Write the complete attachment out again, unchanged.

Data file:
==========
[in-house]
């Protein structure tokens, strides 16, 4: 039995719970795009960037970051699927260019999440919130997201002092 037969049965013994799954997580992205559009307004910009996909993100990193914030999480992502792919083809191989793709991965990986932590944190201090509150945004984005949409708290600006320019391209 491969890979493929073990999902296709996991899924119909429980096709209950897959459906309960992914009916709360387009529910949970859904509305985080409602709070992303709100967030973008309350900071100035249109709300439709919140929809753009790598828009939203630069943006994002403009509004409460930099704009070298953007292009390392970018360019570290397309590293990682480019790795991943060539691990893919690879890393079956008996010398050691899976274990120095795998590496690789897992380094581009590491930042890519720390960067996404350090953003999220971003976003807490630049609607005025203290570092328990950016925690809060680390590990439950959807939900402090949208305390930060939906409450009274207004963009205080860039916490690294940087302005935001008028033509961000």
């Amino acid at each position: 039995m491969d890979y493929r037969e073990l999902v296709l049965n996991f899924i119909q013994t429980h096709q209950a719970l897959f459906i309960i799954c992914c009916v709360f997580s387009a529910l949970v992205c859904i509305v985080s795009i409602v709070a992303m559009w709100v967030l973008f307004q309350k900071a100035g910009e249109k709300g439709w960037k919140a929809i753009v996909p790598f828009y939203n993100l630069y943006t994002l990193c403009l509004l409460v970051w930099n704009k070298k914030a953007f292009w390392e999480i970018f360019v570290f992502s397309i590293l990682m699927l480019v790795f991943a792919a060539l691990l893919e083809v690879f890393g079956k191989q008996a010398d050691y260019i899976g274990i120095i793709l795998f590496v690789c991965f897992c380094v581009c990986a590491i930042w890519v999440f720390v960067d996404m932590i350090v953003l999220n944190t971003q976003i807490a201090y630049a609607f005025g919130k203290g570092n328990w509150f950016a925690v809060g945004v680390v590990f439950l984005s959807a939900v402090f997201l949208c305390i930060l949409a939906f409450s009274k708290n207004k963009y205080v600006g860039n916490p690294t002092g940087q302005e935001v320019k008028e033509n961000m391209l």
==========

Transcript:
[in-house]
């Protein structure tokens, strides 16, 4: 039995719970795009960037970051699927260019999440919130997201002092 037969049965013994799954997580992205559009307004910009996909993100990193914030999480992502792919083809191989793709991965990986932590944190201090509150945004984005949409708290600006320019391209 491969890979493929073990999902296709996991899924119909429980096709209950897959459906309960992914009916709360387009529910949970859904509305985080409602709070992303709100967030973008309350900071100035249109709300439709919140929809753009790598828009939203630069943006994002403009509004409460930099704009070298953007292009390392970018360019570290397309590293990682480019790795991943060539691990893919690879890393079956008996010398050691899976274990120095795998590496690789897992380094581009590491930042890519720390960067996404350090953003999220971003976003807490630049609607005025203290570092328990950016925690809060680390590990439950959807939900402090949208305390930060939906409450009274207004963009205080860039916490690294940087302005935001008028033509961000």
């Amino acid at each position: 039995m491969d890979y493929r037969e073990l999902v296709l049965n996991f899924i119909q013994t429980h096709q209950a719970l897959f459906i309960i799954c992914c009916v709360f997580s387009a529910l949970v992205c859904i509305v985080s795009i409602v709070a992303m559009w709100v967030l973008f307004q309350k900071a100035g910009e249109k709300g439709w960037k919140a929809i753009v996909p790598f828009y939203n993100l630069y943006t994002l990193c403009l509004l409460v970051w930099n704009k070298k914030a953007f292009w390392e999480i970018f360019v570290f992502s397309i590293l990682m699927l480019v790795f991943a792919a060539l691990l893919e083809v690879f890393g079956k191989q008996a010398d050691y260019i899976g274990i120095i793709l795998f590496v690789c991965f897992c380094v581009c990986a590491i930042w890519v999440f720390v960067d996404m932590i350090v953003l999220n944190t971003q976003i807490a201090y630049a609607f005025g919130k203290g570092n328990w509150f950016a925690v809060g945004v680390v590990f439950l984005s959807a939900v402090f997201l949208c305390i930060l949409a939906f409450s009274k708290n207004k963009y205080v600006g860039n916490p690294t002092g940087q302005e935001v320019k008028e033509n961000m391209l």